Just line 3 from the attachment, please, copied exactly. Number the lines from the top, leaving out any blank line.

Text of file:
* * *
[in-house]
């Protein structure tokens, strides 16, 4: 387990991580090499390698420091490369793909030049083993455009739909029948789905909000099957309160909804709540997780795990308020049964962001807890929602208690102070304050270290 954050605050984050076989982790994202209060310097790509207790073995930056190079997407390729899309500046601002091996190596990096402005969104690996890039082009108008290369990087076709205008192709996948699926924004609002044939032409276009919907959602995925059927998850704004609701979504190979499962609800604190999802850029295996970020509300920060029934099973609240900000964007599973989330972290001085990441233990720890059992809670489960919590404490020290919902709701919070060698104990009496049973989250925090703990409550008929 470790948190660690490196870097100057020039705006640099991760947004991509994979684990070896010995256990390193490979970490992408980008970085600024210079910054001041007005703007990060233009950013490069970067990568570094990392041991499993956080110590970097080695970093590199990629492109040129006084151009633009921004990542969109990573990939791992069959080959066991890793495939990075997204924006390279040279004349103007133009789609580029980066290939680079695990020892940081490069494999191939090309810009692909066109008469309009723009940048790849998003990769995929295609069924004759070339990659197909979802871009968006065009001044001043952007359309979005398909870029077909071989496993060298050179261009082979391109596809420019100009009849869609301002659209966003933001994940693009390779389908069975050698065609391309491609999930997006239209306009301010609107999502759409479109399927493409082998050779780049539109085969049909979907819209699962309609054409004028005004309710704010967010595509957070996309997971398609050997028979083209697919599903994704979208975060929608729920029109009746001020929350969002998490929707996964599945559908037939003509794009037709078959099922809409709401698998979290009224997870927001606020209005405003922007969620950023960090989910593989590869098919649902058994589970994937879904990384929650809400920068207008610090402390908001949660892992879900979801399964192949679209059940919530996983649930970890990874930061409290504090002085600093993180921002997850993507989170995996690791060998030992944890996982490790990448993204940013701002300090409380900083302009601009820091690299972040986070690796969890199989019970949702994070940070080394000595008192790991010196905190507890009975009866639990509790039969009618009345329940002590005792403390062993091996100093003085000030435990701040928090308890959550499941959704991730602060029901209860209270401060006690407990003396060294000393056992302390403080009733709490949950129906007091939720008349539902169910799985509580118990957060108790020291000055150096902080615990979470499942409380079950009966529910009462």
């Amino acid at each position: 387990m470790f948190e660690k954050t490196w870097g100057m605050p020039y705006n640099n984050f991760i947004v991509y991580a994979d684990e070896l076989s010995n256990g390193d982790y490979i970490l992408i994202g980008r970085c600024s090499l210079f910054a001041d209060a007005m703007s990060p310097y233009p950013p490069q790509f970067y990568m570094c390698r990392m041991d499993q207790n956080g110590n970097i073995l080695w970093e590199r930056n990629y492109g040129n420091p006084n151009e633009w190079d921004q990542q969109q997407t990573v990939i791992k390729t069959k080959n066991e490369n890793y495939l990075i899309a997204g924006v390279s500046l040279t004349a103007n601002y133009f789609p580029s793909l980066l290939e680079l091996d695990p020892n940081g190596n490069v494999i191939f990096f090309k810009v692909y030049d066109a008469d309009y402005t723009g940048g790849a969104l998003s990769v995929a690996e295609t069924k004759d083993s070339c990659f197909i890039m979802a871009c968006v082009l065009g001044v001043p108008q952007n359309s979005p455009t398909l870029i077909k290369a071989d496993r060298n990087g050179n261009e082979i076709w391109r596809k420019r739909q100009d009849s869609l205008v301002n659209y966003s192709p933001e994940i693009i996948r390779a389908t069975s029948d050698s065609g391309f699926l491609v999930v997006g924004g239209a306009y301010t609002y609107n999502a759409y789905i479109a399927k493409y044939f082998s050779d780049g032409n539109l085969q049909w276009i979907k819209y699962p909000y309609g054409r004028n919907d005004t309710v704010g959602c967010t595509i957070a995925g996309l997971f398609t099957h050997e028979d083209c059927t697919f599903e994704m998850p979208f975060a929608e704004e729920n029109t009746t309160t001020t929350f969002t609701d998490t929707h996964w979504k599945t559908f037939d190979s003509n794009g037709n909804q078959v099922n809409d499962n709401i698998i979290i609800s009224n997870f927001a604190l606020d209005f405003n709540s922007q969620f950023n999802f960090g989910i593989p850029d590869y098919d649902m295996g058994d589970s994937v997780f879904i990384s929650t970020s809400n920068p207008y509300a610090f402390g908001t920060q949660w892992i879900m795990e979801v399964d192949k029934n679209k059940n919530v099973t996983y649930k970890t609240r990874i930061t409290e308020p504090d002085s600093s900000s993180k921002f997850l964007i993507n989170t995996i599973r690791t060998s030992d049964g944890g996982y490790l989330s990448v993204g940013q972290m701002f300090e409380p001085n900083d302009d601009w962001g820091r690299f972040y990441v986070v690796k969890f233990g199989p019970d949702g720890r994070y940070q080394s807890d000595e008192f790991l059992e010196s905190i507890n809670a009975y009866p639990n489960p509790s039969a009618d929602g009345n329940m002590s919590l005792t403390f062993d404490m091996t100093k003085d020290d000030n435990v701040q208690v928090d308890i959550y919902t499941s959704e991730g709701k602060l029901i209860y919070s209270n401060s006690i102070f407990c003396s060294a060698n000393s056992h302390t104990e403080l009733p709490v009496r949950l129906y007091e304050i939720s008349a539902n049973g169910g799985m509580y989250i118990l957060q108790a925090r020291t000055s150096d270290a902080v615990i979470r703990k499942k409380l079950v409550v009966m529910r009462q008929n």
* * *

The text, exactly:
């Amino acid at each position: 387990m470790f948190e660690k954050t490196w870097g100057m605050p020039y705006n640099n984050f991760i947004v991509y991580a994979d684990e070896l076989s010995n256990g390193d982790y490979i970490l992408i994202g980008r970085c600024s090499l210079f910054a001041d209060a007005m703007s990060p310097y233009p950013p490069q790509f970067y990568m570094c390698r990392m041991d499993q207790n956080g110590n970097i073995l080695w970093e590199r930056n990629y492109g040129n420091p006084n151009e633009w190079d921004q990542q969109q997407t990573v990939i791992k390729t069959k080959n066991e490369n890793y495939l990075i899309a997204g924006v390279s500046l040279t004349a103007n601002y133009f789609p580029s793909l980066l290939e680079l091996d695990p020892n940081g190596n490069v494999i191939f990096f090309k810009v692909y030049d066109a008469d309009y402005t723009g940048g790849a969104l998003s990769v995929a690996e295609t069924k004759d083993s070339c990659f197909i890039m979802a871009c968006v082009l065009g001044v001043p108008q952007n359309s979005p455009t398909l870029i077909k290369a071989d496993r060298n990087g050179n261009e082979i076709w391109r596809k420019r739909q100009d009849s869609l205008v301002n659209y966003s192709p933001e994940i693009i996948r390779a389908t069975s029948d050698s065609g391309f699926l491609v999930v997006g924004g239209a306009y301010t609002y609107n999502a759409y789905i479109a399927k493409y044939f082998s050779d780049g032409n539109l085969q049909w276009i979907k819209y699962p909000y309609g054409r004028n919907d005004t309710v704010g959602c967010t595509i957070a995925g996309l997971f398609t099957h050997e028979d083209c059927t697919f599903e994704m998850p979208f975060a929608e704004e729920n029109t009746t309160t001020t929350f969002t609701d998490t929707h996964w979504k599945t559908f037939d190979s003509n794009g037709n909804q078959v099922n809409d499962n709401i698998i979290i609800s009224n997870f927001a604190l606020d209005f405003n709540s922007q969620f950023n999802f960090g989910i593989p850029d590869y098919d649902m295996g058994d589970s994937v997780f879904i990384s929650t970020s809400n920068p207008y509300a610090f402390g908001t920060q949660w892992i879900m795990e979801v399964d192949k029934n679209k059940n919530v099973t996983y649930k970890t609240r990874i930061t409290e308020p504090d002085s600093s900000s993180k921002f997850l964007i993507n989170t995996i599973r690791t060998s030992d049964g944890g996982y490790l989330s990448v993204g940013q972290m701002f300090e409380p001085n900083d302009d601009w962001g820091r690299f972040y990441v986070v690796k969890f233990g199989p019970d949702g720890r994070y940070q080394s807890d000595e008192f790991l059992e010196s905190i507890n809670a009975y009866p639990n489960p509790s039969a009618d929602g009345n329940m002590s919590l005792t403390f062993d404490m091996t100093k003085d020290d000030n435990v701040q208690v928090d308890i959550y919902t499941s959704e991730g709701k602060l029901i209860y919070s209270n401060s006690i102070f407990c003396s060294a060698n000393s056992h302390t104990e403080l009733p709490v009496r949950l129906y007091e304050i939720s008349a539902n049973g169910g799985m509580y989250i118990l957060q108790a925090r020291t000055s150096d270290a902080v615990i979470r703990k499942k409380l079950v409550v009966m529910r009462q008929n």